The Atacarma desert in Northern Chile is the driest place on earth.
How dry?
Some parts have not had any rain for 400 years.

Ironically it is situated next to the Pacific ocean which is the wettest place on earth (well it is largest body of water). Very little of the water vapour rolling off the Pacific carried on the Easterly trade winds make it to the Atacarma desert because of the Rain Shadow Effect cast by the Andes mountain range which runs along the western coast of Chile.

The desert reaches high into the Andes and on the freezing high plateau there are salt water lakes where flocks of pink flamingos and Chilean black flamingos gather to eat algae. Down on the lower plaines dust devils are common sights. The chupacabra or goat sucker is said to roam the land at night.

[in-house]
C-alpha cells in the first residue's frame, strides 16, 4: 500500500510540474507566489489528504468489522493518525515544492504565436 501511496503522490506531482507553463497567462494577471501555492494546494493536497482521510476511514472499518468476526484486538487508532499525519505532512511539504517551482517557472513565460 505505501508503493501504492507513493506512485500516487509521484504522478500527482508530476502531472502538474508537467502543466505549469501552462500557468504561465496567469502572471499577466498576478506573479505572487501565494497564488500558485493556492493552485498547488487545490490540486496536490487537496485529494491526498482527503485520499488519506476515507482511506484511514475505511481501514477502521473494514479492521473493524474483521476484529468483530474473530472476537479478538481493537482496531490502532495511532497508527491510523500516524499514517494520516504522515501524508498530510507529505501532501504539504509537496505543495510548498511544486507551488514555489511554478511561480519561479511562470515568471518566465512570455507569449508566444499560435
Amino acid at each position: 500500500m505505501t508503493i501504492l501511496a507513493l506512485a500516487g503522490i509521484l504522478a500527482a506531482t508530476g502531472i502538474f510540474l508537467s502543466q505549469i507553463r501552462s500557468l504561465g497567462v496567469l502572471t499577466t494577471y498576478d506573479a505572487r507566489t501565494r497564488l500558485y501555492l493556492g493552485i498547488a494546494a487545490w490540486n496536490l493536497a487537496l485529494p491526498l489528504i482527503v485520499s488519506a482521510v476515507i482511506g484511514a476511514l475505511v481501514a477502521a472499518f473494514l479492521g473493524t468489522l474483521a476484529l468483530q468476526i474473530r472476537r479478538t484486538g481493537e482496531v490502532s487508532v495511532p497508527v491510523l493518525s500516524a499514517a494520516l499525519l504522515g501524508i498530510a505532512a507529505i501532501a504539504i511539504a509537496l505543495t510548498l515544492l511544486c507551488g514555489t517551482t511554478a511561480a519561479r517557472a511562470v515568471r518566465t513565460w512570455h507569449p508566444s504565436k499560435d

In the nineteenth century the Atacarma desert was of global importance due to the huge reserves of nitrate which was mined for export to Europe to make agrochemicals and munitions until the discovery of the Haber-Bosch Process.
Some nitrate extraction still goes on but almost all of the nitrate mining towns are now ghost towns.

Viva Chile!

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